La música popular en la novela Carnaval de Sodoma de Pedro Antonio Valdez
Emiliano Aracena, Josefina
MetadataShow full item record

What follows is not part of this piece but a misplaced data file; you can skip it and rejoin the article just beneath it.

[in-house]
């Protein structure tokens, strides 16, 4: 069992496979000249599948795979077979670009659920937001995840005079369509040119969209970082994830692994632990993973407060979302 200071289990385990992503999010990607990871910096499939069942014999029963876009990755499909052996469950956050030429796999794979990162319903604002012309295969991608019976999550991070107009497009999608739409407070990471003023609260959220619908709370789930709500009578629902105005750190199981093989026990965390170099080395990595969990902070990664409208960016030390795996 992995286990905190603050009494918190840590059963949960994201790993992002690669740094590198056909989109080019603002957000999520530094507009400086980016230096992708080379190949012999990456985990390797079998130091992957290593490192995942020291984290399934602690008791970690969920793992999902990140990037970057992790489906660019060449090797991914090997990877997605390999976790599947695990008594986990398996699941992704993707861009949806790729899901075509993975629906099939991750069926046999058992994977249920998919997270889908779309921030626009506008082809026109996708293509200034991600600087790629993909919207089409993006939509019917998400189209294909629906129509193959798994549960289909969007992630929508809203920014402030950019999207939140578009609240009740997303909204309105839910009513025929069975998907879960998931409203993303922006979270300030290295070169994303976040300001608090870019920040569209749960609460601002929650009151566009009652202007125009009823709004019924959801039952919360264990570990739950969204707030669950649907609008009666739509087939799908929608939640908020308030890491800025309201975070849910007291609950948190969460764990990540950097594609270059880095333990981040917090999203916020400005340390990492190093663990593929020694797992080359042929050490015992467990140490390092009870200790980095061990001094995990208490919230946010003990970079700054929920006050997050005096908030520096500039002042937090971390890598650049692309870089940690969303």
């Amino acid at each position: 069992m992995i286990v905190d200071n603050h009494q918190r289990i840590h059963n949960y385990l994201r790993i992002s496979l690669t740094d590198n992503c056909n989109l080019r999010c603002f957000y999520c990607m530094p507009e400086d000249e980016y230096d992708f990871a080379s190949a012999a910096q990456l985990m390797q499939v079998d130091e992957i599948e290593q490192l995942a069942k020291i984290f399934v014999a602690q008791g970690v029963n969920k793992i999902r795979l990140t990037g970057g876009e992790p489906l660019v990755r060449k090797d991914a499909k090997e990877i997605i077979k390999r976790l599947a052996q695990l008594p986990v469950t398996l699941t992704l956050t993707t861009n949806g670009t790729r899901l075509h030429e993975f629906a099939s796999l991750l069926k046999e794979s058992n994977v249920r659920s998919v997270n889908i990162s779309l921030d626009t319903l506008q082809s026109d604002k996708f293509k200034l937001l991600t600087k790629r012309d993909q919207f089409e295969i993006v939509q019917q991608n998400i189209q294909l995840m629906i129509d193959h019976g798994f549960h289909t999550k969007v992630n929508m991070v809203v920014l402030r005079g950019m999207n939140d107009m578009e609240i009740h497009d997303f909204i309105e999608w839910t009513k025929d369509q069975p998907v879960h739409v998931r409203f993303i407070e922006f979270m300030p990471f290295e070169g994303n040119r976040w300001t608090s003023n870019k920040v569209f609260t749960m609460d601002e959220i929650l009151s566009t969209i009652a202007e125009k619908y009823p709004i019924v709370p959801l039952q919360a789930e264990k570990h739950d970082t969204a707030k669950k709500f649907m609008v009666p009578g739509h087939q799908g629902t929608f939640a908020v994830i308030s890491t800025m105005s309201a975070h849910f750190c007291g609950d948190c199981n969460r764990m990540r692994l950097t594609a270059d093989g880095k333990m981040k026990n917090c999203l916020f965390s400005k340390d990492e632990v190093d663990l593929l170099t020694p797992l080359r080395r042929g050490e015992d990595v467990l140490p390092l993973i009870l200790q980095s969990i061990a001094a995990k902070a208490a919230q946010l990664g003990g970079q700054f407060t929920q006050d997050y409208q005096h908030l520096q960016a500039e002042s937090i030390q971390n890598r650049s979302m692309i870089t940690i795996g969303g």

This work analyzes primarily the role of popular music in the novel Carnaval de Sodoma by Pedro Antonio Valdez. It focuses particularly on the function of this type of music as it reflects gender relationships. The first chapter discusses diverse interpretations on the concept of popular music, the general characteristics of popular musical rhythms in the novel and the theoretical ideas of the carnival as presented by Mikhail Bakhtin. These theoretical positions underlie the analysis of the lyrics in the popular music songs in the novel in the context of a carnivalesque world that questions gender relationships. The second chapter presents a study of the lyrics of three songs: “Él me mintió” by Amanda Miguel, “Secretaria” by Mocedades y “Olvídame y pega la vuelta” by Pimpinela. The lyrics of these songs and the context in which they appear within the novel allows for the identification of roles and stereotypes assigned to women and how they respond to these roles and stereotypes. These songs present a momentary reversal of the patriarchal order strengthened by the carnivalesque. Likewise, in the third chapter, tango, bachata and bolero lyrics of songs presented in the novel permits an analysis of the perception of men over women. Tango song “Esta noche me emborracho” by Carlos Gardel, bachatas “Voy pa’llá” and “El hombre de tu vida” by Anthony Santos and Joe Veras, respectively, and bolero “Luz de luna” by José José allow, on the one hand, for men’s complaint on the irruption of the patriarchal order in society, and on the other hand, the demand that it be reestablished.